The stock to be worked up, a heavy petroleum oil residue, which we designate the residuum, is in accordance with the invention heated with air, and a small or catalytic-amount of a polymerizing catalyst. The temperature of treatment may be 225-450 F. Desirably, the material is suitably stirred or agitated. The time of treatment is short, as for instance 20 to 300 minutes. As catalysts, we employ halides, as ferric chloride, aluminum bromide, aluminum chloride, aluminum iodide, halides similarly of copper, tin, zinc, antimony, arsenic, boron, titanium, etc., hydroxides of sodium, potassium, etc., calcium oxides, sodium carbonate, metallic sodium, in small amounts. Particularly desirable catalysts are the halides of aluminum, copper, tin, zinc, antimony, arsenic, titanium, boron fluoride, etc.

In some instances, it is desirable to subject the petroleum residuum first to an air-blowing, maintaining the temperature at about 450 F. for about 600 minutes, the material being agitated by the injected air or other suitable means, and then the air-blowing is discontinued and the polymerizing catalyst is incorporated, e. g. 0.5 per cent AlCls at a temperature of about 250 F. and the heating is maintained at 300400 F. for 20 to 30 minutes. Such air-blowing stage can be operated to some desired penetration standard, as for instance 92 penetration at 77 F., and then the polymerization treatment is applied.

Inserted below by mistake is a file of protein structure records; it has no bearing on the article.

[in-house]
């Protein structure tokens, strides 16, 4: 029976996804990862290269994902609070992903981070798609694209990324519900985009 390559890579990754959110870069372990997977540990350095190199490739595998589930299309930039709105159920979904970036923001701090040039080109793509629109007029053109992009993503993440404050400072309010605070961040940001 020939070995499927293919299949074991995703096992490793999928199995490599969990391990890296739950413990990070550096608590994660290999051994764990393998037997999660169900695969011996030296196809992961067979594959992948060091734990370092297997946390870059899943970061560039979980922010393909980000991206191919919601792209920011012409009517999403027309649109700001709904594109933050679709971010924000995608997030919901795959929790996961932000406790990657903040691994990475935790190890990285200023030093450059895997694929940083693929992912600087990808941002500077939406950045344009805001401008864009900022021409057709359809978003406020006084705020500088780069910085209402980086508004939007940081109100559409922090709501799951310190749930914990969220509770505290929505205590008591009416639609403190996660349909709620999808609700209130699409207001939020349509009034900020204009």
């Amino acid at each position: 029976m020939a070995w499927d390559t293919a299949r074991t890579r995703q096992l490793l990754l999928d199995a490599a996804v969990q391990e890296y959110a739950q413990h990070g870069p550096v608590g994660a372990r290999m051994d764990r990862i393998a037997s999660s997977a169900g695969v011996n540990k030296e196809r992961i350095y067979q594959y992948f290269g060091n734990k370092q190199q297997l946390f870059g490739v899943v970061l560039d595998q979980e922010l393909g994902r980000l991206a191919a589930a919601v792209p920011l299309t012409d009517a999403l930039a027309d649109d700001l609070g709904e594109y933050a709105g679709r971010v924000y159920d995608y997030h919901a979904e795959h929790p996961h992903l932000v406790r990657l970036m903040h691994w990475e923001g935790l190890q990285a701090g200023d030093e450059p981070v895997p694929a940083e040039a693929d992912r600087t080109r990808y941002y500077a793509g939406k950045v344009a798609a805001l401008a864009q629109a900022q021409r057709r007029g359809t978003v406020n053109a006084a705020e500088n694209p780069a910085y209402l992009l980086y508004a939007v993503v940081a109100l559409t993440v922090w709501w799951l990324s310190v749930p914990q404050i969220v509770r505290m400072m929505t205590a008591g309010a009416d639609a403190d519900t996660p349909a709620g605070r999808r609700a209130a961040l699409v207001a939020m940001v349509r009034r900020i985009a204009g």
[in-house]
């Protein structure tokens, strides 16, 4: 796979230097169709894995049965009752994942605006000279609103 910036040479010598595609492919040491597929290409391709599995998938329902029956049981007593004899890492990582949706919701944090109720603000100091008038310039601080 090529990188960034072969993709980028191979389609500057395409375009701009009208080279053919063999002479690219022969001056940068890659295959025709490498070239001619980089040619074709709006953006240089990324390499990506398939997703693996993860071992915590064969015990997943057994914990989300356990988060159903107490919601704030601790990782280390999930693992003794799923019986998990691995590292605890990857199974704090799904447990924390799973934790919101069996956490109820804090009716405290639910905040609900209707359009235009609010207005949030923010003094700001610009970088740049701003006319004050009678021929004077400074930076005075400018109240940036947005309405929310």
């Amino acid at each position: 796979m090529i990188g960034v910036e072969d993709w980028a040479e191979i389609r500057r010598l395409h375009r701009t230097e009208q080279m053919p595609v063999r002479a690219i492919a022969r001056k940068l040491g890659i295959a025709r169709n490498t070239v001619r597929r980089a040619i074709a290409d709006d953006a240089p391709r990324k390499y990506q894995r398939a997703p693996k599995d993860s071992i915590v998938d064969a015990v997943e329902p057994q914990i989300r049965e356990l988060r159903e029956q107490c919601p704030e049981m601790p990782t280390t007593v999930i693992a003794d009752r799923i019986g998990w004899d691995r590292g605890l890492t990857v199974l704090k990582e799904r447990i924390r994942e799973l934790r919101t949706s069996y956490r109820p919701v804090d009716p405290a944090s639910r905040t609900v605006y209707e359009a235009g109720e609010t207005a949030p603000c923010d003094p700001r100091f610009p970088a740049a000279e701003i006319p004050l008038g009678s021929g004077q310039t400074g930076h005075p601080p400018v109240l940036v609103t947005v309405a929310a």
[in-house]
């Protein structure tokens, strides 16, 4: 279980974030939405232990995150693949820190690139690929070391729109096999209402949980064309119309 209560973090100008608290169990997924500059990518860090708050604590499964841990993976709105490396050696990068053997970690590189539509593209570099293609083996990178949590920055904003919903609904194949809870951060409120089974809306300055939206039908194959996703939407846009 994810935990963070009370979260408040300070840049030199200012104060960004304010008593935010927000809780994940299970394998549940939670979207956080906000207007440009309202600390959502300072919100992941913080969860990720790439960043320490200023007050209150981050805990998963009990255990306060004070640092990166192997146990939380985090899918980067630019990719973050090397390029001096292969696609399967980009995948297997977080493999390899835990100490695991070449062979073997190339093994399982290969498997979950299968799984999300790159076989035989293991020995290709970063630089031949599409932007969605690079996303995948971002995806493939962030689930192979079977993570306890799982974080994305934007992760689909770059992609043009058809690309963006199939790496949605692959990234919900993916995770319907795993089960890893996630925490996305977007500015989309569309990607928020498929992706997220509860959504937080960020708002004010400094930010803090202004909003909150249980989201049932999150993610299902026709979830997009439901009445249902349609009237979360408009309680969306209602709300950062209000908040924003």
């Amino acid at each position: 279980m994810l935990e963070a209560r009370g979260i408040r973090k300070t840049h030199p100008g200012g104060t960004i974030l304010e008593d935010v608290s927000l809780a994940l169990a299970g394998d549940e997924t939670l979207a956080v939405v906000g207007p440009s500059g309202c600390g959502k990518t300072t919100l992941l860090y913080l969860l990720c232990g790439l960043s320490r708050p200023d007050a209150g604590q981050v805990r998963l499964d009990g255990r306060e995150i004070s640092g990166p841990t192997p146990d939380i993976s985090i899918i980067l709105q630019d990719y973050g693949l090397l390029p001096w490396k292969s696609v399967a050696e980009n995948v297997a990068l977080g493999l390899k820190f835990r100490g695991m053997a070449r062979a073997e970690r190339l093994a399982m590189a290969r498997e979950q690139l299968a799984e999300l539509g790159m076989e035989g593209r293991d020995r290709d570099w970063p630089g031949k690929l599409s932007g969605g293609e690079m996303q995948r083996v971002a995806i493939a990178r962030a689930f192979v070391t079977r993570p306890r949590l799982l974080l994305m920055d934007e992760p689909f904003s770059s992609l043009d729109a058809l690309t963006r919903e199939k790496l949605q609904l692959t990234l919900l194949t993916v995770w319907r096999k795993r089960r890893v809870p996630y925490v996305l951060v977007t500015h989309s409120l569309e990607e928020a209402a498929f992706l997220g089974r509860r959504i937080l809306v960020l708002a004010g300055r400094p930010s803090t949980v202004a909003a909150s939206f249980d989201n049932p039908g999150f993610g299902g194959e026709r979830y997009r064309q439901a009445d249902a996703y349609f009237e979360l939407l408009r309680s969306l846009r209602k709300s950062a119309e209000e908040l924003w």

As an example: A petroleum residuum having initially a penetration of 200 at 77 F., is heated with 1.5 per cent of ferric chloride at a temperature of 350 F., for 60 minutes. The product has a penetration of at 77 F. and ductility 16 at 39 F. and 72.5 at 77 F.

As another example: A petroleum residuum is air-blown first, and then is heated with 0.9 per cent of boron fluoride in a BF3 ether mixture at a temperature of 400 F. for 15 minutes. The product has a melting point of 140 F., ductility at 38 F. 4, and at 77 F. 21, penetration at 32 F, 19, and at 77 F. 47, and at 115 F. 146, and a susceptibility coefficient of 2.